Karl-Heinz Krüger, MD, Flughafen Nürnberg GmbH
“Our tried and tested strategy of maintaining development continuity and a broad range of choice to our customers, thus offsetting the first signs of the economic crisis at a very early point in time, has proven successful so far.  In order to face further changes in the market, which are to be expected, we will, however, have to readjust our processes and continue to increase cost efficiency.  By doing so we’re making ourselves fit to face the challenges posed by the market.”
 
Maria Muller, CEO, Rostock-Laage-Güstrow GmbH
“With regional airports you do exactly what their ‘bigger’ colleagues are doing.  Look at all the cost drivers and optimise your budgets.  Postpone certain investments and put even more strength into sales and marketing.
The biggest challenge for us comes from the reduction of the tour operator charter flights.  They took out a lot of capacity and we are certainly missing this segment of income.”
 
Question 2
How do you balance your short-term survival against long-term viability?


Joerg Schumacher, Frankfurt Hahn
“The economic and financial crisis, which has considerably depressed world air traffic since the end of 2008, certainly affects us at Frankfurt-Hahn.  In the first quarter of 2009 we faced a 38% drop in airfreight cargo tonnage (flown freight) compared to the same period in 2008.

“Our tried and tested strategy of maintaining development continuity and a broad range of choice to our customers, thus offsetting the first signs of the economic crisis at a very early point in time has proven successful so far,” Karl-Heinz Krüger, Nuremburg. (FNG)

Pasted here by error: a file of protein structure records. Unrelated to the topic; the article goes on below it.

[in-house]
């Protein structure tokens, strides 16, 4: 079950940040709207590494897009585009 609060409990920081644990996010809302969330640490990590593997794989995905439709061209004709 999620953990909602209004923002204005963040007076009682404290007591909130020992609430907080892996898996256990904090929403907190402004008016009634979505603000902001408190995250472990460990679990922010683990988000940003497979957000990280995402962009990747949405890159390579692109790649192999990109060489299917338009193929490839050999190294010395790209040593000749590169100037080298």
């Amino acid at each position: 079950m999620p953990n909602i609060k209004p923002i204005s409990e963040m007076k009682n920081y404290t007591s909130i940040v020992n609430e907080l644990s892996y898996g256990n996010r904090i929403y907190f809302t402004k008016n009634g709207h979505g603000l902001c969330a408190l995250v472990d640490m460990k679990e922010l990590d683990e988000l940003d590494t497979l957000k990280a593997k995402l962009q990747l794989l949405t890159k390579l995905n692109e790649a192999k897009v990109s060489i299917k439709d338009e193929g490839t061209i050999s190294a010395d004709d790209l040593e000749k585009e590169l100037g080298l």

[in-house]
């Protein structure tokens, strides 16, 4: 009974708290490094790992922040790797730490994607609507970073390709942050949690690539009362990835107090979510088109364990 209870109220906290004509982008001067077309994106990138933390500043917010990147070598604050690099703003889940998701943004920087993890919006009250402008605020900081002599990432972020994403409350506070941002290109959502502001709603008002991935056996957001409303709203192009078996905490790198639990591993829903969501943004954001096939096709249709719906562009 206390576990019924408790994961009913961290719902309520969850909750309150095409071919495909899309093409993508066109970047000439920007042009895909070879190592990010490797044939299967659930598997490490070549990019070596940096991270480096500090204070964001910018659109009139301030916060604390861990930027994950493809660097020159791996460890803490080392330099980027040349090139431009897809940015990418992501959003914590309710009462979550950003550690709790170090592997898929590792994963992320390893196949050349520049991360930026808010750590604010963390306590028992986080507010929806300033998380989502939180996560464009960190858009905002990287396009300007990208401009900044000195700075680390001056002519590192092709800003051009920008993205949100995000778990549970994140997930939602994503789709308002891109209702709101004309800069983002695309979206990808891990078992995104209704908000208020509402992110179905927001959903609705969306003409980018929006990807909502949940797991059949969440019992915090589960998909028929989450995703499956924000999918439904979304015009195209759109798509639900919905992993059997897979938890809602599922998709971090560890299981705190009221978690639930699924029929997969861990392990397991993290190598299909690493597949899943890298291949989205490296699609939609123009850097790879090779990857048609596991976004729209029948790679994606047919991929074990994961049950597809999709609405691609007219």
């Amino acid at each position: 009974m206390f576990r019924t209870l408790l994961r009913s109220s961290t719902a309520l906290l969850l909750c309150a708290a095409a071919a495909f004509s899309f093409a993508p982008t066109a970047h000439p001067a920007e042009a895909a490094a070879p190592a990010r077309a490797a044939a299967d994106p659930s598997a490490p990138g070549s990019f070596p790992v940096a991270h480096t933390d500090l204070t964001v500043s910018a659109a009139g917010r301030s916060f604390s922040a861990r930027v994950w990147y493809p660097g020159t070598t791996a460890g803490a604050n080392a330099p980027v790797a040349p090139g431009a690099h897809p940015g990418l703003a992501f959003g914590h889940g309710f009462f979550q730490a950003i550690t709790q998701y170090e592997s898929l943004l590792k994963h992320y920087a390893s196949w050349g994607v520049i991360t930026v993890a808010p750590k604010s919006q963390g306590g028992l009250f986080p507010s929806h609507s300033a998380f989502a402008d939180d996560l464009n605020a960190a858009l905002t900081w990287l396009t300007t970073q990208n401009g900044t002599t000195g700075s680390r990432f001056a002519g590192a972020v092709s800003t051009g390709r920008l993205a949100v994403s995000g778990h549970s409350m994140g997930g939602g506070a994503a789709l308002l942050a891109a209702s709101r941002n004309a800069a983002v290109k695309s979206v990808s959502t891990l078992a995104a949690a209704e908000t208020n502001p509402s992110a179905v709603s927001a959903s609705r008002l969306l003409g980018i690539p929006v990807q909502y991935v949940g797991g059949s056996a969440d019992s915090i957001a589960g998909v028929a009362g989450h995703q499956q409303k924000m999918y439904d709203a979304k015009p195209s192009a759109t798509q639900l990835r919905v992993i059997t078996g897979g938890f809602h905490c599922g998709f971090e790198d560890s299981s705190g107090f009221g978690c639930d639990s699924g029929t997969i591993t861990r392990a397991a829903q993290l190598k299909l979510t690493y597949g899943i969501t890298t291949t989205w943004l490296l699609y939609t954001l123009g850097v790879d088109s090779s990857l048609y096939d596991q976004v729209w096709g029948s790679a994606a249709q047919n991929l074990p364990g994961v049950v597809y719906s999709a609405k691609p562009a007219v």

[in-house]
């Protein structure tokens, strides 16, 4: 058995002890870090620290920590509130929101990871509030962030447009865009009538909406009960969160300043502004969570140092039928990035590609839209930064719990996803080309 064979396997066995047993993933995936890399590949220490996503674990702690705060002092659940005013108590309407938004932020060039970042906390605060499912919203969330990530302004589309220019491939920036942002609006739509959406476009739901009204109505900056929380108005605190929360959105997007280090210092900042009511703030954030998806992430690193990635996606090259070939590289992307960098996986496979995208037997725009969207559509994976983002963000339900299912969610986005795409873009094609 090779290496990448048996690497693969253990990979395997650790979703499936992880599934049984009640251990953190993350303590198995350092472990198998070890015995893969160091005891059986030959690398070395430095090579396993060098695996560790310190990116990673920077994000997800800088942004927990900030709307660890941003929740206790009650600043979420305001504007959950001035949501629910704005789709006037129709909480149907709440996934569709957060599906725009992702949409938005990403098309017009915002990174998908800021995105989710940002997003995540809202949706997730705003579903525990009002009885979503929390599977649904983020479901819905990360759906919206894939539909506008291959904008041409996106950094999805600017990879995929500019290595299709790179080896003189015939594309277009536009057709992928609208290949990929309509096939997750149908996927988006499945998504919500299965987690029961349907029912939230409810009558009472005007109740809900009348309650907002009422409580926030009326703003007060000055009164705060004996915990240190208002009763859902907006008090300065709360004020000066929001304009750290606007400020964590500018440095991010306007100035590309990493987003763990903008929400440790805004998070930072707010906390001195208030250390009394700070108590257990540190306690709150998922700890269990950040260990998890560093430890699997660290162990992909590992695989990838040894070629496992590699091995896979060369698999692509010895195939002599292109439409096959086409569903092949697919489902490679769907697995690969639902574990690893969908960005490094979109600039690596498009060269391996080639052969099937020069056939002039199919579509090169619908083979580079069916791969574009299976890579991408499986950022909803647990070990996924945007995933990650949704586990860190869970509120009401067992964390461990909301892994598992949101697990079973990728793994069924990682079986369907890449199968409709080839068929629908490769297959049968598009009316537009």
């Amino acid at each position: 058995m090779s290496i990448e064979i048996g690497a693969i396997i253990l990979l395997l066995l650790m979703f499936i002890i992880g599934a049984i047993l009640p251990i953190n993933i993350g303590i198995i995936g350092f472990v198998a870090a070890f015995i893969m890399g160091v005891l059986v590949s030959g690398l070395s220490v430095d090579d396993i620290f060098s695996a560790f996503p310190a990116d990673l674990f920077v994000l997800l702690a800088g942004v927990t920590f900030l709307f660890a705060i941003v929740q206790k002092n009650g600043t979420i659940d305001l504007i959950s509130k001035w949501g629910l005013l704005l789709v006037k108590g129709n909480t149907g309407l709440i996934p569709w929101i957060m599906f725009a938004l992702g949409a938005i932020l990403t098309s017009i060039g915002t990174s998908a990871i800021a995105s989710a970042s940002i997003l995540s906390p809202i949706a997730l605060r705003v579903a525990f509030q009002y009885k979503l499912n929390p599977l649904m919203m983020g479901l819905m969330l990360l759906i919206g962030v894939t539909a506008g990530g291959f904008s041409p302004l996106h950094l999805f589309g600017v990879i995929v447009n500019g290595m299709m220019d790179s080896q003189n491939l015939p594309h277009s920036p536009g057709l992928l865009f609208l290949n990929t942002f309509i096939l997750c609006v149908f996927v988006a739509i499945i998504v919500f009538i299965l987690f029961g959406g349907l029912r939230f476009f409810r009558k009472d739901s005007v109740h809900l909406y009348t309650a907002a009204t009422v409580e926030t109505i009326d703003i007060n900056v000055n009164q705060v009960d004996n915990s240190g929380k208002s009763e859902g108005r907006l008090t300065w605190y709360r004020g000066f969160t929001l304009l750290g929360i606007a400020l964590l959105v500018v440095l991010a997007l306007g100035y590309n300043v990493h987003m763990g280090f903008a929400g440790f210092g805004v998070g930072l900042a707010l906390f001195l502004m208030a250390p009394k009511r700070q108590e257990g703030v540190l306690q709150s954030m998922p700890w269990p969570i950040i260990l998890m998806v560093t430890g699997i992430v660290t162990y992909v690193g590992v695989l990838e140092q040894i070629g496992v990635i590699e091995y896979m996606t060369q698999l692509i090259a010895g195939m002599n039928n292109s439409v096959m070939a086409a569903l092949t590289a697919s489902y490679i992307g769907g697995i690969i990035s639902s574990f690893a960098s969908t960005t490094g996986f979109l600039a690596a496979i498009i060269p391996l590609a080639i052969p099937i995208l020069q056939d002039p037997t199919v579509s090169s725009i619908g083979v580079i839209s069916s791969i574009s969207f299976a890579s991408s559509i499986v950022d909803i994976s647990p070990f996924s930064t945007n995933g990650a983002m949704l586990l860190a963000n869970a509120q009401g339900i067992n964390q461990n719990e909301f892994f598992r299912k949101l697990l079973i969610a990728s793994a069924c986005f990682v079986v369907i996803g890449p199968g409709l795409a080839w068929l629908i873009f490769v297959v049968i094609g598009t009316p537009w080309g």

During the same period, 689,014 passengers used Frankfurt-Hahn, 7% less than in the first quarter 2008.  However, we have always pursued a long-term strategy.  We will use the downturn as an opportunity to improve our infrastructure.  Our main shareholder, the Land Rhineland Palatinate, has decided to form a development company, which will redevelop some of the available space around the airport.  We are certain that one of our future objectives will be to focus on increasing profits within the non-aviation sector, as this is where we see the best potential for continuous development.”
 
 
Dierk Näther, Leipzig Halle
“Thanks to the launch of the European DHL hub and the involvement of Lufthansa Cargo, which is followed by the launch of AeroLogic at the end of June, we are optimistic about the long-term development of the base.
“As far as passenger traffic is concerned, we want to strengthen the airport’s profile as a gateway to the interesting, cultural and historical regions of Saxony and Saxony Anhalt.  By continuing to intensively advertise these holiday destinations, we intend to reach this goal.”
 
Ludger van Bebber, Niederrhein
“As per my answer to the previous question, we’re not struggling with the recession.”
 
Karl-Heinz Krüger, Nuremburg
“Part of the long-term strategic direction of this enterprise, a strategy we’ve applied for many years now, is, among other things, a continuous optimization of processes and the restructuring of our internal organization.  In order to counteract the current crisis we’re making full use of short-term savings potentials and we will continue to push ahead with further cost savings.”